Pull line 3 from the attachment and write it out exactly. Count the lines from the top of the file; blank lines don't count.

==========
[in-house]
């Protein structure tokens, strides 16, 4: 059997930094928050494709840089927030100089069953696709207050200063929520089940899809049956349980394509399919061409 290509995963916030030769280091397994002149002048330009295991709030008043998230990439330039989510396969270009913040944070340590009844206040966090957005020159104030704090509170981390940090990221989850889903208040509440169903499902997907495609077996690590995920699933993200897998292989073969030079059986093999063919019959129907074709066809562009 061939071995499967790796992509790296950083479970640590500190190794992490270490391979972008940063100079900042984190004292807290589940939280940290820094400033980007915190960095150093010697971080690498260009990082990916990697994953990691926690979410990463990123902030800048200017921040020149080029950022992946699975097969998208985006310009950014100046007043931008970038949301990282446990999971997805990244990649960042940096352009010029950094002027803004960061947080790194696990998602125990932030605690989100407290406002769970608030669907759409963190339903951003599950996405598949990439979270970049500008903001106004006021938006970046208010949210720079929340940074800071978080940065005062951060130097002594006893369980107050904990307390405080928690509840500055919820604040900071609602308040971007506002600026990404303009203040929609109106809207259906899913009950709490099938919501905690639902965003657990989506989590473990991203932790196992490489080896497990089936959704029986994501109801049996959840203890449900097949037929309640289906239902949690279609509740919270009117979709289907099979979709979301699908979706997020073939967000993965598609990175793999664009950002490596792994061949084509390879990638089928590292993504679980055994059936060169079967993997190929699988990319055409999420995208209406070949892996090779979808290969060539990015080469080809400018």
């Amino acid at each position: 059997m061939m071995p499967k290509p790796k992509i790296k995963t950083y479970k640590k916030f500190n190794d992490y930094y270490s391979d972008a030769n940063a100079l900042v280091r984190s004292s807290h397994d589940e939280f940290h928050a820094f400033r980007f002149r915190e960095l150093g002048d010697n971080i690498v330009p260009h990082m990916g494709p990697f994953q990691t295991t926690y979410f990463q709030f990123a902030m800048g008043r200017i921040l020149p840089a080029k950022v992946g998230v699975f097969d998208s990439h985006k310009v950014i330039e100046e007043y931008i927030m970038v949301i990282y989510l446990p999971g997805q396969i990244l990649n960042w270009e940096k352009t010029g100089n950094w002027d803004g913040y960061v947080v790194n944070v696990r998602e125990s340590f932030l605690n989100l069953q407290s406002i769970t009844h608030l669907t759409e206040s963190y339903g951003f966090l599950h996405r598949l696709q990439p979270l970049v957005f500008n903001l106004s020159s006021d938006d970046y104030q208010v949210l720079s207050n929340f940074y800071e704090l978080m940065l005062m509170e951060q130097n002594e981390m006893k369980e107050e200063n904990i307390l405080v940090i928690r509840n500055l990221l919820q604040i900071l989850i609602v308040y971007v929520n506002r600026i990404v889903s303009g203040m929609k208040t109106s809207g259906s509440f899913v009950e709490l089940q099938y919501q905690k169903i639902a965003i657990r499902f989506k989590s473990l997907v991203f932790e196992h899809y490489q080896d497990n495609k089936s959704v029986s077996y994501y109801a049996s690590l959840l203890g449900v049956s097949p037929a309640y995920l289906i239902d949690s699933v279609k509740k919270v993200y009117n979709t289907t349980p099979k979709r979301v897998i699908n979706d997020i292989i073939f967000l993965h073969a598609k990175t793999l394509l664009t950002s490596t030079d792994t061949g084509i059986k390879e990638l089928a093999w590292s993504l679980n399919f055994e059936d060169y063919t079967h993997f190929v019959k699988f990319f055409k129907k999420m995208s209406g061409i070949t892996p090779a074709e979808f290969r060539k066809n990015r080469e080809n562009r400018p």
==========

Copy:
């Amino acid at each position: 059997m061939m071995p499967k290509p790796k992509i790296k995963t950083y479970k640590k916030f500190n190794d992490y930094y270490s391979d972008a030769n940063a100079l900042v280091r984190s004292s807290h397994d589940e939280f940290h928050a820094f400033r980007f002149r915190e960095l150093g002048d010697n971080i690498v330009p260009h990082m990916g494709p990697f994953q990691t295991t926690y979410f990463q709030f990123a902030m800048g008043r200017i921040l020149p840089a080029k950022v992946g998230v699975f097969d998208s990439h985006k310009v950014i330039e100046e007043y931008i927030m970038v949301i990282y989510l446990p999971g997805q396969i990244l990649n960042w270009e940096k352009t010029g100089n950094w002027d803004g913040y960061v947080v790194n944070v696990r998602e125990s340590f932030l605690n989100l069953q407290s406002i769970t009844h608030l669907t759409e206040s963190y339903g951003f966090l599950h996405r598949l696709q990439p979270l970049v957005f500008n903001l106004s020159s006021d938006d970046y104030q208010v949210l720079s207050n929340f940074y800071e704090l978080m940065l005062m509170e951060q130097n002594e981390m006893k369980e107050e200063n904990i307390l405080v940090i928690r509840n500055l990221l919820q604040i900071l989850i609602v308040y971007v929520n506002r600026i990404v889903s303009g203040m929609k208040t109106s809207g259906s509440f899913v009950e709490l089940q099938y919501q905690k169903i639902a965003i657990r499902f989506k989590s473990l997907v991203f932790e196992h899809y490489q080896d497990n495609k089936s959704v029986s077996y994501y109801a049996s690590l959840l203890g449900v049956s097949p037929a309640y995920l289906i239902d949690s699933v279609k509740k919270v993200y009117n979709t289907t349980p099979k979709r979301v897998i699908n979706d997020i292989i073939f967000l993965h073969a598609k990175t793999l394509l664009t950002s490596t030079d792994t061949g084509i059986k390879e990638l089928a093999w590292s993504l679980n399919f055994e059936d060169y063919t079967h993997f190929v019959k699988f990319f055409k129907k999420m995208s209406g061409i070949t892996p090779a074709e979808f290969r060539k066809n990015r080469e080809n562009r400018p």